Neither of the machines run the game smoothly enough to confer an advantage, given that moving the camera quickly or speeding through the city makes both versions hiccup from time to time. The PlayStation 3 has a nearly 10-minute-long installation sequence, which helps slightly in terms of in-game loads. However, saved games take equivalent periods of time to load on both machines. If we had to definitively pick a version, we'd go with the 360's rendition of the game for its crisper visuals, but we wouldn't be dejected if we had to play the game on the PlayStation 3.
Call Of Duty 4Call of Duty 4, one of the most popular first-person shooters released in a while, provides fast-paced action in modern combat environments. The game renders war zones filled with derelict buildings, burned-out cars, and amazing environmental effects. Call of Duty 4 plays and looks great on both consoles, but each has its strengths and weaknesses. The PlayStation 3 does a better job of dealing with antialiasing and shadows, whereas the Xbox 360 provides a slightly more detailed environment with better textures and normal mapping.
Burnout ParadiseThe latest edition in the Burnout franchise doesn't disappoint on either of the consoles. The game looks largely the same on both, and we were hard-pressed to find significant differences. The PlayStation 3's images seem to be a bit blurrier than the Xbox 360, but it also looks cleaner in some areas. The differences are noticeable only if you zoom in and nitpick like this. If you're actually playing the game, none of this would be apparent because the backdrop of the game regularly turns into a blur of carnage and wrecked cars.
Rainbow Six Vegas 2Rainbow Six Vegas 2 is a clear-cut victory for the Xbox 360. The PlayStation 3 version of Vegas 2 lacks good lighting, forgets about normal mapping, and appears to have slightly lower resolution textures. The golden dragon is probably the most obvious example of normal mapping, but the issue pops up everywhere from the card tables to the carpet. And of course, the lights provided by the lamps don't look anything alike. The Xbox 360 provides lighting with deep dark and overbrights, whereas the PlayStation 3 has simple lighting of uniform intensity.
Need For Speed Pro StreetNeed for Speed Pro Street turns the usually informal racing series into a more, well, professional affair, with actual racing circuits, point systems, and racing events. Although the game may have taken a more professional stance, the graphics didn't exactly follow. The game doesn't look eye-poppingly great on either of the consoles, but the PlayStation 3 looks decidedly worse. The PlayStation 3 version comes with lazy shadows, fewer onscreen elements, and--in what seems to be the theme of the article--a blurrier look. You'll find shadows in both games, but the PS3 version doesn't bother to completely render the object's shadow. The sides of the track on the first set of images also lack many small details such as shrubbery.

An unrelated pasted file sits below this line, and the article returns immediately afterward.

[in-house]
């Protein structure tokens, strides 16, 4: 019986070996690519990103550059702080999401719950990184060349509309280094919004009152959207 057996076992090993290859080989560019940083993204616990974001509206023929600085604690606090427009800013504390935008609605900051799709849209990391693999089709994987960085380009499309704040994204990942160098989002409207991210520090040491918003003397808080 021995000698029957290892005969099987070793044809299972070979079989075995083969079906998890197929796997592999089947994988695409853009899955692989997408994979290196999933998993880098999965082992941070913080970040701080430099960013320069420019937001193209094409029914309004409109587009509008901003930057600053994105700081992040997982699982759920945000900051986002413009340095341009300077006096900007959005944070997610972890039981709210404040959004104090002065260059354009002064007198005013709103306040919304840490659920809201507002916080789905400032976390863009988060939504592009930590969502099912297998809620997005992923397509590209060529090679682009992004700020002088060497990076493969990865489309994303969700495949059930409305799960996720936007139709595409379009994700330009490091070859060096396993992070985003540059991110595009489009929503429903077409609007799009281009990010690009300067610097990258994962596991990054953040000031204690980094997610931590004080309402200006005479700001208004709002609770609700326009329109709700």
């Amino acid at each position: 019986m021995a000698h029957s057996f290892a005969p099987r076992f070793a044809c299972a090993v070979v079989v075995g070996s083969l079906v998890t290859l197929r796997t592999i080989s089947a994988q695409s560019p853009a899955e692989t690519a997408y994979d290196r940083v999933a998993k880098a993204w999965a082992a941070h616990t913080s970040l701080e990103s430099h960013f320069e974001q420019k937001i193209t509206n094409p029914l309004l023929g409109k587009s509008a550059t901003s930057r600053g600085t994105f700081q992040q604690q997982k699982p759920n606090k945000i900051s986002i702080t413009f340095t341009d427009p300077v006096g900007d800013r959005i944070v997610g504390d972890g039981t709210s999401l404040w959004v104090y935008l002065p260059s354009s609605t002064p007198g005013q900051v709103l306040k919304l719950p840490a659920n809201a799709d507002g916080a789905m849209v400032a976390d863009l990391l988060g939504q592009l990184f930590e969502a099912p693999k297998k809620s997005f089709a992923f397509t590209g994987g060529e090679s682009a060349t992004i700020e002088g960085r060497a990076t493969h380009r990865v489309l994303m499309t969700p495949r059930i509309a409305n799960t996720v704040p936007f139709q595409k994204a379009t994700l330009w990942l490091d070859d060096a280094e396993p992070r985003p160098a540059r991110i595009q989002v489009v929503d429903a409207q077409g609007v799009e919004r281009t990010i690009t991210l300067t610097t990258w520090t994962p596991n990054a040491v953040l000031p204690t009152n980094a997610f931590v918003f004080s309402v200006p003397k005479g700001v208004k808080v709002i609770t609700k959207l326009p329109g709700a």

Madden NFL 08In a way, sports-franchise games have it easy. They build the game once and tweak for the next release. From a screenshot perspective, the differences between the PlayStation 3 and Xbox 360 versions border on negligible. Aside from a marginally blurrier look on the PlayStation 3, the games look virtually identical. The players have similar shirt and pant folds, and the shadows match up completely. However, the Xbox 360 is considerably smoother in motion, given that it has nearly double the frame rate. The PlayStation 3 version of the game is more than playable, but the 360 definitely edges it out.
ConclusionAfter going through another eight games, we've found a few trends that follow both of these consoles around. Outside of Rainbow Six Vegas 2, our findings didn't show any drastic differences in image quality between the two consoles--nothing compared to what we found when we compared first-generation games in our original comparison feature. The PlayStation 3 generally lags behind the Xbox 360 in high-quality textures and the depth/normal maps that go with them. However, in the same games, the PlayStation 3 sometimes comes ahead with better shadowing and antialiasing. Games on the PS3 do tend to be blurrier than their Xbox 360 counterparts, but the PlayStation 3 games can look just as good as the Xbox 360 games when developers put some effort into it, as is evident with both Grand Theft Auto IV and Burnout Paradise. Overall, the PlayStation 3 outputs visuals that are either on par with the Xbox 360 or only slightly behind.